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Don’t blink: Four players to watch in the Sweet 16 and Elite Eight rounds of the Spokane Regional

Notre Dame’s Jessica Shepard, Texas A&M’s Anriel Howard, Oregon’s Sabrina Ionescu and Central Michigan’s Tinara Moore will all hit the court in the Spokane Arena this weekend (AP)
Notre Dame’s Jessica Shepard, Texas A&M’s Anriel Howard, Oregon’s Sabrina Ionescu and Central Michigan’s Tinara Moore will all hit the court in the Spokane Arena this weekend (AP)

Jessica Shepard, Notre Dame

What a ride it’s been for this year for Shepard, who’s made the most of it. The 6-foot-4 junior forward has seen it all after deciding to transfer this year from Nebraska. After leaving Lincoln for personal reasons, Shepard petitioned to play immediately, and the NCAA finally gave its OK days before the first preseason game. “We didn’t know what they were going to decide,” Shepard said, “(but) it has allowed me to play with these girls and for coach (Muffet) McGraw this season.” Shepard was a steadying force all year for the Irish, who overcame several injuries to go 29-3 and earn a No. 1 seed in the Spokane Region. Along the way, Shepard started all 32 games and averaged 15 points and almost eight rebounds to earn first-team All-ACC honors. Shepard hopes to make the most of her first NCAA Tournament. “This is not an opportunity I take lightly,” Shepard said.

Anriel Howard, Texas A&M

The Aggies are in Spokane after a last-second 3-point shot by freshman sensation Chennedy Carter to beat DePaul in the second round. But the game ball – the first coach Gary Blair has awarded in 46 years as a coach – went to Howard. “I wanted to recognize the heart and soul that made the shot happen,” Blair said. “It was the atmosphere that she created.” Howard has done that all year. Only 5-11, the junior ranks ninth in Division I with 11.9 rebounds, along with 11.5 points. On Sunday, it was a three-point play by Howard that sparked a 5-1 spurt that cut a DePaul lead to 74-71 with 2 1/2 minutes left. She finished with 18 points and 19 rebounds. Howard’s only complaint after getting the game ball: Her teammates messed up her flowing hair by dousing her with water.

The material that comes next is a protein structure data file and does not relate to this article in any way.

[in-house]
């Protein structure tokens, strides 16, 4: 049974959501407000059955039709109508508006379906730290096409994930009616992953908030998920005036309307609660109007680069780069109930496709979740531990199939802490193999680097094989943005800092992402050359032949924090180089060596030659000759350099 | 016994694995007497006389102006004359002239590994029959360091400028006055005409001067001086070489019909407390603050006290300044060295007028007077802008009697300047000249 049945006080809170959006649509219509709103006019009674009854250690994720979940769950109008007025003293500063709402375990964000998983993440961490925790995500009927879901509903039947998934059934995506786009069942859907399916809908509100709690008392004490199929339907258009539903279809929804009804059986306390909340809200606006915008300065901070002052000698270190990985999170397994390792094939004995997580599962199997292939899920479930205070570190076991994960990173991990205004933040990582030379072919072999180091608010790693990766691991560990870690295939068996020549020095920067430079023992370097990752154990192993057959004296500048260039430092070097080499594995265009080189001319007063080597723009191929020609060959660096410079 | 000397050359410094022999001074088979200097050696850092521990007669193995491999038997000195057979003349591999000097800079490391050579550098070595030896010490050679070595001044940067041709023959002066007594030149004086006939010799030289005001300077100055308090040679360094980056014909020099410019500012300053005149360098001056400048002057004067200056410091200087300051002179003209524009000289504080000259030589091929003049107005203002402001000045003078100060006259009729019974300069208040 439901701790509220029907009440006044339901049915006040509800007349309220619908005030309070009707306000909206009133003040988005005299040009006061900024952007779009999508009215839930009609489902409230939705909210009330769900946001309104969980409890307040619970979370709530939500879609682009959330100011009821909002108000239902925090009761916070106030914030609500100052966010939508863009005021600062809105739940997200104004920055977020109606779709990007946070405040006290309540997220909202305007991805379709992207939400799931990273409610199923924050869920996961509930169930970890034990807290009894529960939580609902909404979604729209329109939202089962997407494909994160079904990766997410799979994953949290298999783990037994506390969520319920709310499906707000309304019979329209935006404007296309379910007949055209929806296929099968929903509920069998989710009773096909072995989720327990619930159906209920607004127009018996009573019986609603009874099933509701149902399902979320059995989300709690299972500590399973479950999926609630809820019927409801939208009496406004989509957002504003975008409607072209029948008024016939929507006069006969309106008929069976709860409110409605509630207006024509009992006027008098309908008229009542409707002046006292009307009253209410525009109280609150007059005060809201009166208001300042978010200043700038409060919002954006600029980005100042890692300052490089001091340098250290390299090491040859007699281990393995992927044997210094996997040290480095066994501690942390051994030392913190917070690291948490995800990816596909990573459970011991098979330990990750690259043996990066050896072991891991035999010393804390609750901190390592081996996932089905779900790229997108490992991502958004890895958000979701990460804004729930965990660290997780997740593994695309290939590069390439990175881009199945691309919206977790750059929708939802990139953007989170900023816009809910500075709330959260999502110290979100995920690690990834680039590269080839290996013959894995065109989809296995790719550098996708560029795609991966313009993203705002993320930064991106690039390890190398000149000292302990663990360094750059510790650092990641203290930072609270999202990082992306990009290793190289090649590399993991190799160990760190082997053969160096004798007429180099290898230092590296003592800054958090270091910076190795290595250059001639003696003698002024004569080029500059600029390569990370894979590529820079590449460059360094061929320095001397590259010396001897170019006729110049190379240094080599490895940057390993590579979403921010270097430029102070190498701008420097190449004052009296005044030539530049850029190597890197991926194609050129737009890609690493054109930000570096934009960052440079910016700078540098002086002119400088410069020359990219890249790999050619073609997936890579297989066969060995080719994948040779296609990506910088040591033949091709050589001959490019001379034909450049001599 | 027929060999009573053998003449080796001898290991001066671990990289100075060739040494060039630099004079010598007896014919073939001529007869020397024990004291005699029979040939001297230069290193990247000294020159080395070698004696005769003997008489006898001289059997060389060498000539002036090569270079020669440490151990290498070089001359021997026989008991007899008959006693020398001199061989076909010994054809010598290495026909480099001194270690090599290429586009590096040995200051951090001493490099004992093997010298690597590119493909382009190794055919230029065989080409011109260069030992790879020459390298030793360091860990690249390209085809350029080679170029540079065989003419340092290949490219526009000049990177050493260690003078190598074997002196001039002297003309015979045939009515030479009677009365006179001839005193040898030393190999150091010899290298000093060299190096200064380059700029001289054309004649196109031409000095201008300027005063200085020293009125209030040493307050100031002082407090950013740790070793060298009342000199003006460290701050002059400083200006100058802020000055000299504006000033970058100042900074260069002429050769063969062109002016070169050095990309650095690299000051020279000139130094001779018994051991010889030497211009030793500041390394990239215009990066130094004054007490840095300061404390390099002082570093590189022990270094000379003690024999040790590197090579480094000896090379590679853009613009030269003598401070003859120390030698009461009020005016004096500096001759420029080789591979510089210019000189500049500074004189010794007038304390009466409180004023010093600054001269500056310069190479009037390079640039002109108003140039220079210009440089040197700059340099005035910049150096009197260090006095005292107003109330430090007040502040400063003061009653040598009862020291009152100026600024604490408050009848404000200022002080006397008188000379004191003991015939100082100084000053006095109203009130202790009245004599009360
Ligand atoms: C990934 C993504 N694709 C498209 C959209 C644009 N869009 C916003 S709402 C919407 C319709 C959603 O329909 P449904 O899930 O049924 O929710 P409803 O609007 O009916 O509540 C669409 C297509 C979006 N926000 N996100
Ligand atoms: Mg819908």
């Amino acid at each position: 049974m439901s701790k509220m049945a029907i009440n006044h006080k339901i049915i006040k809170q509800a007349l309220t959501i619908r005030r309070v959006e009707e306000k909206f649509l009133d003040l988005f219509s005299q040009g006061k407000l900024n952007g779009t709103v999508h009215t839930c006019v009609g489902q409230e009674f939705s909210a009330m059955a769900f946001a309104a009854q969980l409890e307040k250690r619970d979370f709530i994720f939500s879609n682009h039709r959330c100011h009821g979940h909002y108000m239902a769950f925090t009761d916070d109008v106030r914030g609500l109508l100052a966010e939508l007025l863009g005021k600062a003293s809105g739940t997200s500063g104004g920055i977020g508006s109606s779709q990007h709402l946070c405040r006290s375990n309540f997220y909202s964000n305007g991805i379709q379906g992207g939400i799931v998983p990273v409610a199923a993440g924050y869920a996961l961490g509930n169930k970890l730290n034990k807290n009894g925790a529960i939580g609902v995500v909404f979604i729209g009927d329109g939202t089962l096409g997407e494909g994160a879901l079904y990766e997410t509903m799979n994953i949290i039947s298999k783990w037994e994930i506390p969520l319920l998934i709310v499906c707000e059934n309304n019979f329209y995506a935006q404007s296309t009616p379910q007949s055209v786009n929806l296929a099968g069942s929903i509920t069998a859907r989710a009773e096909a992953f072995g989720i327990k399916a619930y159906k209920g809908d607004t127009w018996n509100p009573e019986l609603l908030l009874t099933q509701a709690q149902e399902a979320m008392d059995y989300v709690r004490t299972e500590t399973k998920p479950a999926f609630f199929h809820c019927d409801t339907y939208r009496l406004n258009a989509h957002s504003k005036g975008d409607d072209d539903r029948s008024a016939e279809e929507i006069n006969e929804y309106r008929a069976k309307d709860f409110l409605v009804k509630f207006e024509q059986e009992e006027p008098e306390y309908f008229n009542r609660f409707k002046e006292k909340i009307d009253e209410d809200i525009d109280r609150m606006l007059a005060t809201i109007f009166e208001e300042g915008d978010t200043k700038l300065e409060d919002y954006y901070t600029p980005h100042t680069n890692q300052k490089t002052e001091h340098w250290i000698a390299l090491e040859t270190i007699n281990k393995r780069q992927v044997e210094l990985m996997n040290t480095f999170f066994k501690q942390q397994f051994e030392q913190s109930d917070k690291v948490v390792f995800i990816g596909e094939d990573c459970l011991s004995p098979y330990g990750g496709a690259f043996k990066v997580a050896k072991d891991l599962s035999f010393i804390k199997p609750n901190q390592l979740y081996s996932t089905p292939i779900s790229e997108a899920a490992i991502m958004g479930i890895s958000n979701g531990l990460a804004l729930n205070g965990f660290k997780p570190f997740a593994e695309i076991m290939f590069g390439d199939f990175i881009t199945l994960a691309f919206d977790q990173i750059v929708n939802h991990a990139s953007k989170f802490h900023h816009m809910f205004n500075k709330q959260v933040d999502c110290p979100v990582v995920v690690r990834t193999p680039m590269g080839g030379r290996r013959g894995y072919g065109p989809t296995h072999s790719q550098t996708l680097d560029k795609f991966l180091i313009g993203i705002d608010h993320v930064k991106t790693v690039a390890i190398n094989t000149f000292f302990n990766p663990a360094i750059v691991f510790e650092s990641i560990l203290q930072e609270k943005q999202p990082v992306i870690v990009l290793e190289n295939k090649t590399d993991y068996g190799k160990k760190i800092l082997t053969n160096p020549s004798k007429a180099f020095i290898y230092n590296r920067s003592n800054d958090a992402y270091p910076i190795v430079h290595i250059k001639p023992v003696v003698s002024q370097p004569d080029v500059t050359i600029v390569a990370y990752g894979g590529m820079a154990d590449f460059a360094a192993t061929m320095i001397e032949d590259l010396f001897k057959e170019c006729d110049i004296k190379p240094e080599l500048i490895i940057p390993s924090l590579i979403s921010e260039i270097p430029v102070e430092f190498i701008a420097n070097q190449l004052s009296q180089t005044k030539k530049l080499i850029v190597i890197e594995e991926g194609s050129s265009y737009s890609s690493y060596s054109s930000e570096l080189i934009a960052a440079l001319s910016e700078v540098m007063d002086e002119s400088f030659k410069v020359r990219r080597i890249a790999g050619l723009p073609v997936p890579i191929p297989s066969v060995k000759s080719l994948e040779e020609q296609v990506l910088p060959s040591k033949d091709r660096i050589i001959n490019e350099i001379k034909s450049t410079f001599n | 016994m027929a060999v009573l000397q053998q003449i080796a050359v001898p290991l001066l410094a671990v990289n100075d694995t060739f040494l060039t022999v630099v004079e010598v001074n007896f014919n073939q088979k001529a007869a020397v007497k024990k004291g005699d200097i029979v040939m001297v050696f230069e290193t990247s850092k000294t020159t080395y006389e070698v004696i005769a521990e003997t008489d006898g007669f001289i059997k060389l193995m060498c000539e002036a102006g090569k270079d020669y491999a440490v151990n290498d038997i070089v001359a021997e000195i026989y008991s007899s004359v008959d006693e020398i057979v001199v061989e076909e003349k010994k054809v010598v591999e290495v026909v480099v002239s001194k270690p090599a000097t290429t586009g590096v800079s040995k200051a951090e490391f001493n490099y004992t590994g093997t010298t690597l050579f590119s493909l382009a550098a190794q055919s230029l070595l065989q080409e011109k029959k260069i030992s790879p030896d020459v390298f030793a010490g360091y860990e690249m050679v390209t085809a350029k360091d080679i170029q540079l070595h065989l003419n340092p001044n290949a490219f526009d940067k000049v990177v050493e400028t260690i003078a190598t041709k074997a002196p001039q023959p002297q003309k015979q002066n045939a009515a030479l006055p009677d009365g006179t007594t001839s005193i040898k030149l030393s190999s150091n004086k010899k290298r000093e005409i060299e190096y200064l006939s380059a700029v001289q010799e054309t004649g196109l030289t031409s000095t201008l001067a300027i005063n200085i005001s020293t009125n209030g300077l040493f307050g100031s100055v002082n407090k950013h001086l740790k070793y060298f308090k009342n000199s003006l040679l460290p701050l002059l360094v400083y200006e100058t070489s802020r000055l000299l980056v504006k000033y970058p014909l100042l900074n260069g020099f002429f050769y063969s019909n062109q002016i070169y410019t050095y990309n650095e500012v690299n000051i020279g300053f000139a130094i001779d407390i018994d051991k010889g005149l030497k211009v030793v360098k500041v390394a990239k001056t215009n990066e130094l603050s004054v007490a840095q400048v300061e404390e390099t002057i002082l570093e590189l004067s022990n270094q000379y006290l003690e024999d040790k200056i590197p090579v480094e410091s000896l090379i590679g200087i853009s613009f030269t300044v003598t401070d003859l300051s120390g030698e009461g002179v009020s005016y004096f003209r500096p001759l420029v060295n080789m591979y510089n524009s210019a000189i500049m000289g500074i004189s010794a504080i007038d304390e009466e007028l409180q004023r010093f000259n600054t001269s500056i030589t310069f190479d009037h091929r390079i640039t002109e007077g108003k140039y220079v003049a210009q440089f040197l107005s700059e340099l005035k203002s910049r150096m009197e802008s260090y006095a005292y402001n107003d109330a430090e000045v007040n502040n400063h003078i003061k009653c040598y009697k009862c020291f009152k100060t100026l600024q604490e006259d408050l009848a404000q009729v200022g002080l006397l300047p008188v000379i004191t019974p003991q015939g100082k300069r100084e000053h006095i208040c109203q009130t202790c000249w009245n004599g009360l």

Sabrina Ionescu, Oregon

How versatile is the Ducks’ sensational sophomore? She already owns the career triple-double record in Division I, and fills the stat line like no other player in the country. After a 28-point NCAA win over Minnesota last week it read: 29 points, seven rebounds, nine assists and three steals. “She’s so much to watch,” said coach Kelly Graves, who compares her to his top player at Gonzaga, Courtney Vandersloot. “And I see what she’s done for our crowds,” Graves said of Ionescu, who averages 22 points and almost eight assists. “They’re coming out because we have a really good team and other good players. But it’s like at Gonzaga, when we started to grow, grow and grow because of Courtney.” The 5-11 Ionescu led Oregon to its best season in school history last year and a surprise appearance in the Elite Eight. Now the Ducks (32-4) are poised for more.

Tinara Moore, Central Michigan

At CMU, it’s all about believing. For coach Sue Guevara it happened four years ago when Moore was a high-schooler. “She could run and she could catch,” Guevara says. “Was she skilled? No.” But the 6-3 Moore had potential, and it’s been fully realized the past two seasons. Both ended with the Moore being named Mid-American Conference Player of the Year, but this one is special because CMU made the NCAAs for the first time in six years. The 11th-seeded Chippewas (30-4) got into the field by beating favored Buffalo in the MAC title game, then knocked off sixth seed LSU and No. 3 Ohio State to make it to Spokane. The biggest reason is Moore, who averaged 21 points and 101/2 rebounds. Also, Moore is ready to stand up for her underdog team. After beating LSU, she sounded off on Twitter: “An upset is solely based off seeding? We are a good basketball team. Give us our recognition. It’s just another basketball game.”


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